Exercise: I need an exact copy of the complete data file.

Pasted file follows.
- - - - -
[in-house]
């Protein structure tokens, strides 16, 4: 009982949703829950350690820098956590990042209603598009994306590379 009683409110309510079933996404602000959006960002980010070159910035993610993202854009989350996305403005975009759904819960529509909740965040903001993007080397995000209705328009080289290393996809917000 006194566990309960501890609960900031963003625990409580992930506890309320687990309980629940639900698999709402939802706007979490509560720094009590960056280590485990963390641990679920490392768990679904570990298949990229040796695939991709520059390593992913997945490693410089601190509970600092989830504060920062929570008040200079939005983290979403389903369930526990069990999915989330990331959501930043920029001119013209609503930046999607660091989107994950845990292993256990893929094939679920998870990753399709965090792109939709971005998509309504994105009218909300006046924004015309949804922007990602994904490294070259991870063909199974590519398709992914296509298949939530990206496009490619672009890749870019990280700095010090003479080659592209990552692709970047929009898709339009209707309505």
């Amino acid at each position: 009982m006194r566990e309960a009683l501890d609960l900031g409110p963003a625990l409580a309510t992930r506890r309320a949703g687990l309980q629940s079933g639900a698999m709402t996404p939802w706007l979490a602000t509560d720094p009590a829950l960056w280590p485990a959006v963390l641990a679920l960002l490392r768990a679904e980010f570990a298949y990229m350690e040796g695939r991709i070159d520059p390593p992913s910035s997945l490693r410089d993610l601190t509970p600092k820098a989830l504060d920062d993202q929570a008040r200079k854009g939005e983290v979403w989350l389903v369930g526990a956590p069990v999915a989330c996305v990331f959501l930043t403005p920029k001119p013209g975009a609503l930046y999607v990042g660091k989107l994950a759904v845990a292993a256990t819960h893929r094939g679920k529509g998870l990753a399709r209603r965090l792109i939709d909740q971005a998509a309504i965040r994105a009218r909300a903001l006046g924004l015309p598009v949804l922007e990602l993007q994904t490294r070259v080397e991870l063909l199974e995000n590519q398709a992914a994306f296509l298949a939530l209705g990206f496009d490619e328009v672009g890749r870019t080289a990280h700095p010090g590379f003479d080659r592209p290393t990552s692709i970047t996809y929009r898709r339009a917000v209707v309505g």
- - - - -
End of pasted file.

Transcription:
[in-house]
């Protein structure tokens, strides 16, 4: 009982949703829950350690820098956590990042209603598009994306590379 009683409110309510079933996404602000959006960002980010070159910035993610993202854009989350996305403005975009759904819960529509909740965040903001993007080397995000209705328009080289290393996809917000 006194566990309960501890609960900031963003625990409580992930506890309320687990309980629940639900698999709402939802706007979490509560720094009590960056280590485990963390641990679920490392768990679904570990298949990229040796695939991709520059390593992913997945490693410089601190509970600092989830504060920062929570008040200079939005983290979403389903369930526990069990999915989330990331959501930043920029001119013209609503930046999607660091989107994950845990292993256990893929094939679920998870990753399709965090792109939709971005998509309504994105009218909300006046924004015309949804922007990602994904490294070259991870063909199974590519398709992914296509298949939530990206496009490619672009890749870019990280700095010090003479080659592209990552692709970047929009898709339009209707309505």
């Amino acid at each position: 009982m006194r566990e309960a009683l501890d609960l900031g409110p963003a625990l409580a309510t992930r506890r309320a949703g687990l309980q629940s079933g639900a698999m709402t996404p939802w706007l979490a602000t509560d720094p009590a829950l960056w280590p485990a959006v963390l641990a679920l960002l490392r768990a679904e980010f570990a298949y990229m350690e040796g695939r991709i070159d520059p390593p992913s910035s997945l490693r410089d993610l601190t509970p600092k820098a989830l504060d920062d993202q929570a008040r200079k854009g939005e983290v979403w989350l389903v369930g526990a956590p069990v999915a989330c996305v990331f959501l930043t403005p920029k001119p013209g975009a609503l930046y999607v990042g660091k989107l994950a759904v845990a292993a256990t819960h893929r094939g679920k529509g998870l990753a399709r209603r965090l792109i939709d909740q971005a998509a309504i965040r994105a009218r909300a903001l006046g924004l015309p598009v949804l922007e990602l993007q994904t490294r070259v080397e991870l063909l199974e995000n590519q398709a992914a994306f296509l298949a939530l209705g990206f496009d490619e328009v672009g890749r870019t080289a990280h700095p010090g590379f003479d080659r592209p290393t990552s692709i970047t996809y929009r898709r339009a917000v209707v309505g």